We want SPS to address why 30% of Native students are in Special Education, we want to know why SPS fails to comply with Individualized Education Program and 504 Basic Plan, and why Native students are underserved and over represented in this area of education. The trajectory for Native learners in SPS is of tremendous concern given the districts decisions to eliminate Indian Heritage and displace current programs functioning at the Indian Heritage facilities.

At this time we will again initiate and voice our opposition with Seattle Public Schools plan to eliminate Indian Heritage. We as a community will invite SPS to listen to our viable plan that includes our recommendations to revitalize the Indian Heritage program by:

• Temporarily relocate the Indian Heritage program to Lincoln High School as planned NOT to Northgate Mall until the new site has been completed in 2017.

• Revitalization of Indian Heritage program at Ingraham H.S. and West Seattle H.S. location

• As SPS is a recipient of Title VII federal funds for enrolled Indian, Native Hawaiian, and Alaska Native students, we ask that they comply with regulations that include:

(1) meeting the unique educational and culturally related academic needs of American Indians and Alaska Natives;

(2) the education of Indian children and adults;

(3) the training of Indian persons as educators and counselors, and in other professions serving Indian people; and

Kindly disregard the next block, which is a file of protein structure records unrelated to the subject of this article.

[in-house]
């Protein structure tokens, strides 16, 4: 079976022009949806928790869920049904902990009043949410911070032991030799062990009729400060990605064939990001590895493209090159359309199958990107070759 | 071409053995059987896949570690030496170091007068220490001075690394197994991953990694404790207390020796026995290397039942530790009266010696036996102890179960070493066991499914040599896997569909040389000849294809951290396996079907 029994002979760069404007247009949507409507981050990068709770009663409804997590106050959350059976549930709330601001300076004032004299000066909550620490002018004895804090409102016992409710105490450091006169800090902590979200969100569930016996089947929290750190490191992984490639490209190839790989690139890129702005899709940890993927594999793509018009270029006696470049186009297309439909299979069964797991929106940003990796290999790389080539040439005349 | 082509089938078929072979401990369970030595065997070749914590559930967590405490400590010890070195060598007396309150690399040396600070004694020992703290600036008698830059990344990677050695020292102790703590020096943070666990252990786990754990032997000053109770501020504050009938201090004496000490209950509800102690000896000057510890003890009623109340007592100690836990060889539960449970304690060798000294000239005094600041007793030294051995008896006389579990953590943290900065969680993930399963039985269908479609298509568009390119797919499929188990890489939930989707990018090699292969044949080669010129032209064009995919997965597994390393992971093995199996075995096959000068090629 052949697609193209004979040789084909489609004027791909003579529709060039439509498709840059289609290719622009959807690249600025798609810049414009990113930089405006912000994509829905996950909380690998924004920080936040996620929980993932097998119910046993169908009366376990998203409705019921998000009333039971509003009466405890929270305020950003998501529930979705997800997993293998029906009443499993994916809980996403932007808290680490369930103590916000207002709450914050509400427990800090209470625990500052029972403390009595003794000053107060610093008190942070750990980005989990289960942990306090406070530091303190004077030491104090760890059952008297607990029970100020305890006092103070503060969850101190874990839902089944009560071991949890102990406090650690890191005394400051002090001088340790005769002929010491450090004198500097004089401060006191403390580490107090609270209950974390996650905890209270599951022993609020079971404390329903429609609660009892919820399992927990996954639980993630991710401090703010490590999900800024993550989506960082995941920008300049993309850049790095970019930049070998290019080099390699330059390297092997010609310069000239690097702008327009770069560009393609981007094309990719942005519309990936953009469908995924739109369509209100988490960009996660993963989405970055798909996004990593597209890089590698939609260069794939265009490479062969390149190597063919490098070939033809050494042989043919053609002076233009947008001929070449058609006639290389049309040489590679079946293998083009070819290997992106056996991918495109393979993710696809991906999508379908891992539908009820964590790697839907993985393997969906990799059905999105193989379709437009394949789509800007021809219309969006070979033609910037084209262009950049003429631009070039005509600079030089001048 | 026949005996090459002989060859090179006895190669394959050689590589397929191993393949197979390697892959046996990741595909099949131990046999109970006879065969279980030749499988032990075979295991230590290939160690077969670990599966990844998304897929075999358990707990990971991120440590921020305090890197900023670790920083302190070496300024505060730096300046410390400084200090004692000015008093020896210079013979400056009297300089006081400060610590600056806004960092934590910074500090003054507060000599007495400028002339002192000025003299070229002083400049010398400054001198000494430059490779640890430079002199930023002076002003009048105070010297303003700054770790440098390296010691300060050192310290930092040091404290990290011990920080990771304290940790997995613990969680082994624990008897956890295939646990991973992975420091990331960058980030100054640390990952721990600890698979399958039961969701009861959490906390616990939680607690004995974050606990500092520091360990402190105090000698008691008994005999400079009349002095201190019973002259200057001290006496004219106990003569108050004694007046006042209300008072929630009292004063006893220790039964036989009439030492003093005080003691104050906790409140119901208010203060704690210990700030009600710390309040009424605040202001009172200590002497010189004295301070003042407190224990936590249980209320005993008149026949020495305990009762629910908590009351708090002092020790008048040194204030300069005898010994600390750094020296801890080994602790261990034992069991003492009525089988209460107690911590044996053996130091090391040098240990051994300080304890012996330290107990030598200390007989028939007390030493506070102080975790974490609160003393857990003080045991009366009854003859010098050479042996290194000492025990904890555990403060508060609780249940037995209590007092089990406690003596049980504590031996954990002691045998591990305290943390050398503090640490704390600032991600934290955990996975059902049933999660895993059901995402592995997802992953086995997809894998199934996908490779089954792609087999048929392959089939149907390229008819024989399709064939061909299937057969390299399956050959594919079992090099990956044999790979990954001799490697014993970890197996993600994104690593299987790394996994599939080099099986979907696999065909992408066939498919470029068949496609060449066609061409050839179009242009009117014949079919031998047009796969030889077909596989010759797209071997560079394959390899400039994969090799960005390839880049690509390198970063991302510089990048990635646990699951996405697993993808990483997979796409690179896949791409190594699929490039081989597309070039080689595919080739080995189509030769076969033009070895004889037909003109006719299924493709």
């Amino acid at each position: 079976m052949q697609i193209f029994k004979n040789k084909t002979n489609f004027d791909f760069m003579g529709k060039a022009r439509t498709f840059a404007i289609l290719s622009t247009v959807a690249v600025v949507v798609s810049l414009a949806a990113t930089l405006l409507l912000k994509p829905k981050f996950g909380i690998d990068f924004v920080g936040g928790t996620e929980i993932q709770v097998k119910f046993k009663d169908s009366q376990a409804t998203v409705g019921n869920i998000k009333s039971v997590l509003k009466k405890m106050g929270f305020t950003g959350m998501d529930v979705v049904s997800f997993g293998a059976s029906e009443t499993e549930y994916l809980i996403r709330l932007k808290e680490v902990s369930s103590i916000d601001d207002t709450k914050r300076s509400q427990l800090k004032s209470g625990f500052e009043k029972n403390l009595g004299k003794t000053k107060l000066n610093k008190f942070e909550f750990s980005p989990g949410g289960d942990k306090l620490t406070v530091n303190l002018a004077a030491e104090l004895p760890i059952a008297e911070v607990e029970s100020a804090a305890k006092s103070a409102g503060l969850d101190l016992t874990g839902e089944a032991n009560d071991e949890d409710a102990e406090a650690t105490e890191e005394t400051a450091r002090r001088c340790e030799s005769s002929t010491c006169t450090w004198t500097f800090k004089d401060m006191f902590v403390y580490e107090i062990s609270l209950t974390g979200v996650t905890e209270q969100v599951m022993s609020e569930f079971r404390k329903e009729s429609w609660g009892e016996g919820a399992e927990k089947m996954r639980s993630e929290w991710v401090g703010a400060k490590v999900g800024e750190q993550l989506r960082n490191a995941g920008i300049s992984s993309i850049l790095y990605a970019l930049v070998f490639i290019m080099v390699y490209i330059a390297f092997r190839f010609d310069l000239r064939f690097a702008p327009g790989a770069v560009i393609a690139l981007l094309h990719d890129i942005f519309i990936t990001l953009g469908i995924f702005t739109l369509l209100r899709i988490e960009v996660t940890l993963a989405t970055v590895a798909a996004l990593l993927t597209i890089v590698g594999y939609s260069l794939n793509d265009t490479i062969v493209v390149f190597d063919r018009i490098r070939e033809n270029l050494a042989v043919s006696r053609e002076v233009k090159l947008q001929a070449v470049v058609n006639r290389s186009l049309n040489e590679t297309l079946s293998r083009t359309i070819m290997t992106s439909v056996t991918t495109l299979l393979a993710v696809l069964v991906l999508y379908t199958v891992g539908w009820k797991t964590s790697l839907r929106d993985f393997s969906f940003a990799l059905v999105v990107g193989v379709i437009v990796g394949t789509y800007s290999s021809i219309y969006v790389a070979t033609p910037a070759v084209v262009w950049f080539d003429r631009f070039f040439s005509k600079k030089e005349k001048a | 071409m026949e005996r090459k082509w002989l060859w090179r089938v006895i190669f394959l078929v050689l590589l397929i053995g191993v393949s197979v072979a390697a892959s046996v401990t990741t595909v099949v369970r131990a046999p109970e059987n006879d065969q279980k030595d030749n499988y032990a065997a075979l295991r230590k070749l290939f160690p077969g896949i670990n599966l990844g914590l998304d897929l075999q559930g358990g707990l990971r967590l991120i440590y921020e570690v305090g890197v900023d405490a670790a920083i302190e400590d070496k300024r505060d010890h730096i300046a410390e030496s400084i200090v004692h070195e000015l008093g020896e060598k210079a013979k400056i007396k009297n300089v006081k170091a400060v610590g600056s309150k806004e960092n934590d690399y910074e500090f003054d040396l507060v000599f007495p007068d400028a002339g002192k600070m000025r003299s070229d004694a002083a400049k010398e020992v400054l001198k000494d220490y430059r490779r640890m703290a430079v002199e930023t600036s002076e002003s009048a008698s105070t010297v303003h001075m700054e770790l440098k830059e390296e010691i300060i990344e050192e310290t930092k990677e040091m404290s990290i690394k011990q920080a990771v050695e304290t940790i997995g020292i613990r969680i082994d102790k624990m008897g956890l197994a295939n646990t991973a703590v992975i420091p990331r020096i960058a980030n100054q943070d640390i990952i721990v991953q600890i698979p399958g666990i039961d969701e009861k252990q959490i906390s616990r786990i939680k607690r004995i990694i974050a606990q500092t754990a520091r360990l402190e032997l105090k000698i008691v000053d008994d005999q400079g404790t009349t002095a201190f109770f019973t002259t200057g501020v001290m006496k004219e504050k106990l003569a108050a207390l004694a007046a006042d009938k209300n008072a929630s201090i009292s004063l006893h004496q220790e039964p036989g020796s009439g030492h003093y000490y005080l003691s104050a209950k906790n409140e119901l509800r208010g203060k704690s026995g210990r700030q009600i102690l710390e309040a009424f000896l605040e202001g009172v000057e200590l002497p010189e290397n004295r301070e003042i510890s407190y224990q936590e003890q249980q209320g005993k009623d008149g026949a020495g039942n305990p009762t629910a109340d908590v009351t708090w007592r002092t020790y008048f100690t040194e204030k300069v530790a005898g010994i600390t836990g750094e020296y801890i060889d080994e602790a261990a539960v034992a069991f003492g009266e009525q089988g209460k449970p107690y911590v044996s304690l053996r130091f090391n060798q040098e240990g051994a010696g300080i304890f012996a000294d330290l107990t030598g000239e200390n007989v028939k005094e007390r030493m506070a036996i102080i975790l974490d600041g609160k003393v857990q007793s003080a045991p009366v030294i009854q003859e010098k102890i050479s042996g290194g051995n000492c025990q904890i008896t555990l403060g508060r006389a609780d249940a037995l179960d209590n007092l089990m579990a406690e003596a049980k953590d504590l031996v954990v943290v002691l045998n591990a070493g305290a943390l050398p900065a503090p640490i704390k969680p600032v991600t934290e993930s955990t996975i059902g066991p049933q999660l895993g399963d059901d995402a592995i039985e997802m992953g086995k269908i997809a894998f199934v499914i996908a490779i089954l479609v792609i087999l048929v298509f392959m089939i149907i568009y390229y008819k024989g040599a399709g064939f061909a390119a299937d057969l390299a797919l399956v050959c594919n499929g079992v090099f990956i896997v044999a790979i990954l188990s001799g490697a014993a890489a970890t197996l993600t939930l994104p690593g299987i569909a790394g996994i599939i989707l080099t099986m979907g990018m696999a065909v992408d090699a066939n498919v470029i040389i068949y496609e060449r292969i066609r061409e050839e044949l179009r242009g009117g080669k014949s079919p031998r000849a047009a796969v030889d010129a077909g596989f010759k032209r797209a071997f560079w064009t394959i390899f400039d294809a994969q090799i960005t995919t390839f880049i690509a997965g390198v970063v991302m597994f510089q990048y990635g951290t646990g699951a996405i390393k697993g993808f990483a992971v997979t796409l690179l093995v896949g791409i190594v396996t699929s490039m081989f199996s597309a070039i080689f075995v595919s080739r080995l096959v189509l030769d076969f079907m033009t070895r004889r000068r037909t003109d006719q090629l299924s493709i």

(4) research, evaluation, data collection, and technical assistance.

Thus as Title VII Part A states, “ensuring that programs that serve Indian children are of the highest quality and provide for not only the basic elementary and secondary educational needs, but also the unique educational and culturally related academic needs of these children.” Currently there is absolutely no demonstration of this in SPS relocation program.

• We recommend that all the murals that were made by artist Andrew Morrison (Apache/Haida) be preserved and incorporated in its original form into the new school (and not be replicated as Mr. Morrison requests).

• Rename the Wilson-Pacific School ‘Robert Eaglestaff School thereby keeping a promise made to the Native community in 1996 by John Stanford and echoed by Norm Rice.

• Provide support for new a ‘Native Heritage’ AS-I school with Native focused instruction/curriculum and culturally responsive services.

• Preserve the Sacred Site of the Duwamish Licton Springs.
Further, we continue to ask Seattle Public Schools to act accountably and quickly to remedy the impact of disproportionality and educational inequality upon black children and youth in SPS.

We continue to ask that SPS partner with Africatown Innovation Center for Education to develop culturally responsive and relevant curriculum.

We continue to ask that SPS partner with AICE to provide teachers in SPS with trainings that engage them around best practices and strategies for teaching black children.

We will not rest until every black and brown child and youth in Seattle Public Schools are educated at the level that all children deserve with the same opportunities and rights that are inalienable for all people.